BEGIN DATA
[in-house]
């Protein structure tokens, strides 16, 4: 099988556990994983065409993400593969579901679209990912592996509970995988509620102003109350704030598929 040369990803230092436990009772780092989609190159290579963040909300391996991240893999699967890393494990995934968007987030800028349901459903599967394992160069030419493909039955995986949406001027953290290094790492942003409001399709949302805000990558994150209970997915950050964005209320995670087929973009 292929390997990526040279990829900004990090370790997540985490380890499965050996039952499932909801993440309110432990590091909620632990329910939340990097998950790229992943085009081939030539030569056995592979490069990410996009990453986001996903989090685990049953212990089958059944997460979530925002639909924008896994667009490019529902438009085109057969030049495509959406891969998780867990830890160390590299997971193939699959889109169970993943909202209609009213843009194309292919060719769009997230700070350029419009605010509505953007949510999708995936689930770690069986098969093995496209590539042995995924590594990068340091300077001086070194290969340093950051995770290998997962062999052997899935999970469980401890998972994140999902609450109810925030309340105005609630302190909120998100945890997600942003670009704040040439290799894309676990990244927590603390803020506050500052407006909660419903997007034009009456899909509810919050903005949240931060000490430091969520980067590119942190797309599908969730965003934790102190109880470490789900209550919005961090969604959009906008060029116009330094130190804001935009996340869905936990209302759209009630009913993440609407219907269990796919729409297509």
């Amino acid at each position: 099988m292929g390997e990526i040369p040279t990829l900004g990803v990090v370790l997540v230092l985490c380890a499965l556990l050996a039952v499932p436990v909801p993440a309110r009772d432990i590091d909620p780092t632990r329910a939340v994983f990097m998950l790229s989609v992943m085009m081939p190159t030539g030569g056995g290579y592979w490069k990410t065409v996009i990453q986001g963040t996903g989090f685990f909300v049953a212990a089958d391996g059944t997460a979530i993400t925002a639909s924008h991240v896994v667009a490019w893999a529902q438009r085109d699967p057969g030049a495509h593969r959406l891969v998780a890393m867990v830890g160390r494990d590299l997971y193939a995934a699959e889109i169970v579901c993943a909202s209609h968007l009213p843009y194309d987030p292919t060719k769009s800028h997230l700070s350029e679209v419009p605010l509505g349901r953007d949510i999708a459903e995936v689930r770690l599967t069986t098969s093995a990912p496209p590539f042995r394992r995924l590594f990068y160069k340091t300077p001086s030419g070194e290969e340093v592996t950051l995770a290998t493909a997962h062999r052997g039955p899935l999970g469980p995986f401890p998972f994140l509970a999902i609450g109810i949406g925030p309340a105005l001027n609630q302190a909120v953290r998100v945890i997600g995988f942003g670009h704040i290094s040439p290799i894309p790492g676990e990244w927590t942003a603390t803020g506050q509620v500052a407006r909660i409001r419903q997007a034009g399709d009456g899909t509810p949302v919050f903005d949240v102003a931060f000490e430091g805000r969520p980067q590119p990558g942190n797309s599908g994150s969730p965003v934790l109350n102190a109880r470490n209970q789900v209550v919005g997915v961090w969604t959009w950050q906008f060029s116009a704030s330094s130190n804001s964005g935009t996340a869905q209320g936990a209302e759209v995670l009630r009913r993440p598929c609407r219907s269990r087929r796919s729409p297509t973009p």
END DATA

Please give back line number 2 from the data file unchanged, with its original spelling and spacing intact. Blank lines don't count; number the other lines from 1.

């Protein structure tokens, strides 16, 4: 099988556990994983065409993400593969579901679209990912592996509970995988509620102003109350704030598929 040369990803230092436990009772780092989609190159290579963040909300391996991240893999699967890393494990995934968007987030800028349901459903599967394992160069030419493909039955995986949406001027953290290094790492942003409001399709949302805000990558994150209970997915950050964005209320995670087929973009 292929390997990526040279990829900004990090370790997540985490380890499965050996039952499932909801993440309110432990590091909620632990329910939340990097998950790229992943085009081939030539030569056995592979490069990410996009990453986001996903989090685990049953212990089958059944997460979530925002639909924008896994667009490019529902438009085109057969030049495509959406891969998780867990830890160390590299997971193939699959889109169970993943909202209609009213843009194309292919060719769009997230700070350029419009605010509505953007949510999708995936689930770690069986098969093995496209590539042995995924590594990068340091300077001086070194290969340093950051995770290998997962062999052997899935999970469980401890998972994140999902609450109810925030309340105005609630302190909120998100945890997600942003670009704040040439290799894309676990990244927590603390803020506050500052407006909660419903997007034009009456899909509810919050903005949240931060000490430091969520980067590119942190797309599908969730965003934790102190109880470490789900209550919005961090969604959009906008060029116009330094130190804001935009996340869905936990209302759209009630009913993440609407219907269990796919729409297509």